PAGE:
At approximately 10:00 p.m. on June 15, 1983, Plucker went to the defendant's residence. She had the gun, given to her by defendant, and loaded for her by defendant. She had hidden this gun in a cowboy boot and ridden to defendant's house on a bicycle. Plucker asked Mrs. McDowell if she would make coffee. Defendant's wife *664 agreed. Thereupon, defendant's wife went to the kitchen sink to run water to make the coffee; Plucker went to the living room, pulled the gun out of her boot, walked up behind defendant's wife, pointed the gun at defendant's wife's head, and pulled the trigger. Immediately, defendant's wife fell to the floor. Plucker stepped over her body and ran out the door. Plucker put the gun back into her boot and rode the bicycle home, placing the murder weapon in her garage. She then showered, put on a robe, and washed her clothes. Expressing that she could not settle down, she testified that she moved the gun from her garage to her car and might have moved it several times after that. When defendant returned, the murder weapon was in Plucker's car.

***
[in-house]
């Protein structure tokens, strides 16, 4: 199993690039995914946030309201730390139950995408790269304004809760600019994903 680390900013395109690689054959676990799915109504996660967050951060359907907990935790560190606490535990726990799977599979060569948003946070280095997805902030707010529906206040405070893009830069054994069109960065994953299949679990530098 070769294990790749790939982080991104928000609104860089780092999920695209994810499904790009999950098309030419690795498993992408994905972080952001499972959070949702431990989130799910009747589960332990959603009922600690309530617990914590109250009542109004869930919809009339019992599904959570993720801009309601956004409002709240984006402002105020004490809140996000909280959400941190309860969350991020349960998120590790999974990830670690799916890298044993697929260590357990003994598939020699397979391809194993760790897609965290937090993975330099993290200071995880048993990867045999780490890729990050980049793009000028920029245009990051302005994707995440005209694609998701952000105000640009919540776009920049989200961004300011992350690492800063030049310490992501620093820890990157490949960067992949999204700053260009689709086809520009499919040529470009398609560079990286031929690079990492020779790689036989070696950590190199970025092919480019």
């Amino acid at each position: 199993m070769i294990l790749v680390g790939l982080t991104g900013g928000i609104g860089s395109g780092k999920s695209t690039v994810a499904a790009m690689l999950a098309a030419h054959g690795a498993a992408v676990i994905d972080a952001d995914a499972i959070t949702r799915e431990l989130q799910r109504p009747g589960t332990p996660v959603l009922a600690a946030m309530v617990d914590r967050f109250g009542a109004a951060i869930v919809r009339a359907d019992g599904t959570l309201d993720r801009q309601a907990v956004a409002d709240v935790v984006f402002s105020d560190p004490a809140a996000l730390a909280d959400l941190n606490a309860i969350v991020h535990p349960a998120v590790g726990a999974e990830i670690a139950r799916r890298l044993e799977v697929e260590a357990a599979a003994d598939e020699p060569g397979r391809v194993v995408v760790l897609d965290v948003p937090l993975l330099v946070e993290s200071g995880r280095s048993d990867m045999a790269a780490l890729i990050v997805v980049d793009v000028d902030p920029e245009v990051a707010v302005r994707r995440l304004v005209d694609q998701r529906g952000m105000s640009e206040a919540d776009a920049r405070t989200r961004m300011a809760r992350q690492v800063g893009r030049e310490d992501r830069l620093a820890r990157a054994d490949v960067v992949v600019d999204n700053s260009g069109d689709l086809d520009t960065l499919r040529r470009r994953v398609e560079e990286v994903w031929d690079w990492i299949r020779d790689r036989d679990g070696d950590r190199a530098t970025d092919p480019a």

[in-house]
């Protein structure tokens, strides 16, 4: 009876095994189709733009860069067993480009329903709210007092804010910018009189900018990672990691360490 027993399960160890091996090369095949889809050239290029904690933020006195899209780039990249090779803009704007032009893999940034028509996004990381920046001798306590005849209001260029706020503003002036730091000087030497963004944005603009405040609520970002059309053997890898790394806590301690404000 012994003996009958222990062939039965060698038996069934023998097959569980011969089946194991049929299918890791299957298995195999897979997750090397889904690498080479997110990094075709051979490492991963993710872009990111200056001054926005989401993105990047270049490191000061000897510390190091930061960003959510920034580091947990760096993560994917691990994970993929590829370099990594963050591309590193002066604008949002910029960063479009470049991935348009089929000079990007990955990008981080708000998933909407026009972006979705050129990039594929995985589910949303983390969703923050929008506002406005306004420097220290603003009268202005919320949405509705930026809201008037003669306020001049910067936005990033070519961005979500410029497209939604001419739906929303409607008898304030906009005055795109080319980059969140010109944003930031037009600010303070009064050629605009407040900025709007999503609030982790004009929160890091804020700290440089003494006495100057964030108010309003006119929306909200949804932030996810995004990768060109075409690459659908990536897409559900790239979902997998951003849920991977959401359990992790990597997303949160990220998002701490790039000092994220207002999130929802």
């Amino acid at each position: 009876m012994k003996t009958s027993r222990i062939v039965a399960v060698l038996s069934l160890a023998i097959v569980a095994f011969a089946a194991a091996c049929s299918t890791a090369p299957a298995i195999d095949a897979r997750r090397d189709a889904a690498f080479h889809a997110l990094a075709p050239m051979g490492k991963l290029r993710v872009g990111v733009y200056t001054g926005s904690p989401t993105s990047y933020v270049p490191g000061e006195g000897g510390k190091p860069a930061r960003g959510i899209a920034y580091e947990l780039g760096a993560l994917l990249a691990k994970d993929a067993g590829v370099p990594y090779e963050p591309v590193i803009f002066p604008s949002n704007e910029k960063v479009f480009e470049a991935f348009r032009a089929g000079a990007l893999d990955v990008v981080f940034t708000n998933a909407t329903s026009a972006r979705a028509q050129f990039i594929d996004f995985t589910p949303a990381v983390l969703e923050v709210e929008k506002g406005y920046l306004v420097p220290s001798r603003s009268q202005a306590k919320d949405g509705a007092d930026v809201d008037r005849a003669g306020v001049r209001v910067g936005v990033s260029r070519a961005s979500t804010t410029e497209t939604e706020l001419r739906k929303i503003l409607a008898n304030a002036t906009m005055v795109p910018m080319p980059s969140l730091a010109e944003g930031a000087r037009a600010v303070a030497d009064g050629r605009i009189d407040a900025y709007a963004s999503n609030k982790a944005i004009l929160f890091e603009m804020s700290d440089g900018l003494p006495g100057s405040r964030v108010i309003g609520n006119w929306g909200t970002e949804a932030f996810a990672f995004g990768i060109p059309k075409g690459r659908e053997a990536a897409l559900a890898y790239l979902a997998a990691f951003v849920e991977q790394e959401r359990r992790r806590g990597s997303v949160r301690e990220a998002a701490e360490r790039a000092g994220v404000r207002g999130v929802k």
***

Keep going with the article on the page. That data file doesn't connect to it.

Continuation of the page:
According to Plucker, defendant telephoned her at about 11:45 p.m., advising her to wash her hands with gasoline to avoid any trace of elements resulting from firing the gun. Later, Plucker requested defendant to take the gun out of her car and put it in his car, which he did.